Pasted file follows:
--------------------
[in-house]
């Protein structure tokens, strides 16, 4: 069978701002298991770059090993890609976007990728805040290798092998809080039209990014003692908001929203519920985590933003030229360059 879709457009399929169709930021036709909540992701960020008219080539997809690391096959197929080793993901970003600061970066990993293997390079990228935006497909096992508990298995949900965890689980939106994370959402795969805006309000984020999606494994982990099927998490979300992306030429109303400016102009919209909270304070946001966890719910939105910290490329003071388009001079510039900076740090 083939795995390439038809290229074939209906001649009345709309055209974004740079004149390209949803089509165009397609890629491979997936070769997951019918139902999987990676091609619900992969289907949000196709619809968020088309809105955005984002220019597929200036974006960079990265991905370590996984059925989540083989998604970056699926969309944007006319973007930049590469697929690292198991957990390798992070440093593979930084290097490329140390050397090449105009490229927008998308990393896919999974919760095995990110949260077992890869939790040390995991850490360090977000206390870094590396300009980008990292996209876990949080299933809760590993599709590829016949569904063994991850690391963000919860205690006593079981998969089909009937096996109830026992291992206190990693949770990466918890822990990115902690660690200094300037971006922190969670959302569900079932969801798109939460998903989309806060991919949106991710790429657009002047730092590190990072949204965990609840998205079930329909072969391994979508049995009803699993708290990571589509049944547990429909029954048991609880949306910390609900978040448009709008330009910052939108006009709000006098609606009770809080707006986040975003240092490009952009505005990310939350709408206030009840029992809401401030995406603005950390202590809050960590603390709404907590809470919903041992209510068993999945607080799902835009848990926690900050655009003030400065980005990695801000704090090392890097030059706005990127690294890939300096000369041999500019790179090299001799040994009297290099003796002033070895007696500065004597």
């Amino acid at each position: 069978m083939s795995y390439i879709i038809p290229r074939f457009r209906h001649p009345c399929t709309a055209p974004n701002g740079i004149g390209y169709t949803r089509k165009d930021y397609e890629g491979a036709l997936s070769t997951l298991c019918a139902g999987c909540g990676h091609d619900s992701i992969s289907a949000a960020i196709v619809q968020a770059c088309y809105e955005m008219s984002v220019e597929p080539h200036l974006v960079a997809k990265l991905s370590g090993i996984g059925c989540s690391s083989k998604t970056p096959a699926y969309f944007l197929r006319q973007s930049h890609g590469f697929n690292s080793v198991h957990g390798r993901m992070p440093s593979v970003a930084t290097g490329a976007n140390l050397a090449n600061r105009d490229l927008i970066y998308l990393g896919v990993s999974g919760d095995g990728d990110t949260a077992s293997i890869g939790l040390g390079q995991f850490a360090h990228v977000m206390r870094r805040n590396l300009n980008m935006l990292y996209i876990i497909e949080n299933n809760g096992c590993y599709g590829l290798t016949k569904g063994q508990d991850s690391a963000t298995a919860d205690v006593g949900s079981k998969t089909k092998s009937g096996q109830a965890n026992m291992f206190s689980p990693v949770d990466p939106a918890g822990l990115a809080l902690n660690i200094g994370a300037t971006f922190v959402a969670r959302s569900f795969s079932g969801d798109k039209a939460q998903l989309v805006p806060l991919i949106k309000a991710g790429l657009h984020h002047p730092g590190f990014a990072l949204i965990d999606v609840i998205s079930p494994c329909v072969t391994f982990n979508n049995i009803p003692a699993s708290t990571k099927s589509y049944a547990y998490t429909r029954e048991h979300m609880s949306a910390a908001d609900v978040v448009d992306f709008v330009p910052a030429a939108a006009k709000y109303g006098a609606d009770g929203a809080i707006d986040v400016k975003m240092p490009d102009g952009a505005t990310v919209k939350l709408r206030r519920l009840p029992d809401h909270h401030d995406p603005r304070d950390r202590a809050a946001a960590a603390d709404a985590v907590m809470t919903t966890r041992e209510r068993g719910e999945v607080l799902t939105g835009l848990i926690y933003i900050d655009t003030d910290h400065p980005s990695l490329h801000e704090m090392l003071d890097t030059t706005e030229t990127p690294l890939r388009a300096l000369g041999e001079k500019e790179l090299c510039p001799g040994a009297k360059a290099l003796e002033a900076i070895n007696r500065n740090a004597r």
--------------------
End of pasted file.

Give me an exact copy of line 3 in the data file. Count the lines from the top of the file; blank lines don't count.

């Amino acid at each position: 069978m083939s795995y390439i879709i038809p290229r074939f457009r209906h001649p009345c399929t709309a055209p974004n701002g740079i004149g390209y169709t949803r089509k165009d930021y397609e890629g491979a036709l997936s070769t997951l298991c019918a139902g999987c909540g990676h091609d619900s992701i992969s289907a949000a960020i196709v619809q968020a770059c088309y809105e955005m008219s984002v220019e597929p080539h200036l974006v960079a997809k990265l991905s370590g090993i996984g059925c989540s690391s083989k998604t970056p096959a699926y969309f944007l197929r006319q973007s930049h890609g590469f697929n690292s080793v198991h957990g390798r993901m992070p440093s593979v970003a930084t290097g490329a976007n140390l050397a090449n600061r105009d490229l927008i970066y998308l990393g896919v990993s999974g919760d095995g990728d990110t949260a077992s293997i890869g939790l040390g390079q995991f850490a360090h990228v977000m206390r870094r805040n590396l300009n980008m935006l990292y996209i876990i497909e949080n299933n809760g096992c590993y599709g590829l290798t016949k569904g063994q508990d991850s690391a963000t298995a919860d205690v006593g949900s079981k998969t089909k092998s009937g096996q109830a965890n026992m291992f206190s689980p990693v949770d990466p939106a918890g822990l990115a809080l902690n660690i200094g994370a300037t971006f922190v959402a969670r959302s569900f795969s079932g969801d798109k039209a939460q998903l989309v805006p806060l991919i949106k309000a991710g790429l657009h984020h002047p730092g590190f990014a990072l949204i965990d999606v609840i998205s079930p494994c329909v072969t391994f982990n979508n049995i009803p003692a699993s708290t990571k099927s589509y049944a547990y998490t429909r029954e048991h979300m609880s949306a910390a908001d609900v978040v448009d992306f709008v330009p910052a030429a939108a006009k709000y109303g006098a609606d009770g929203a809080i707006d986040v400016k975003m240092p490009d102009g952009a505005t990310v919209k939350l709408r206030r519920l009840p029992d809401h909270h401030d995406p603005r304070d950390r202590a809050a946001a960590a603390d709404a985590v907590m809470t919903t966890r041992e209510r068993g719910e999945v607080l799902t939105g835009l848990i926690y933003i900050d655009t003030d910290h400065p980005s990695l490329h801000e704090m090392l003071d890097t030059t706005e030229t990127p690294l890939r388009a300096l000369g041999e001079k500019e790179l090299c510039p001799g040994a009297k360059a290099l003796e002033a900076i070895n007696r500065n740090a004597r």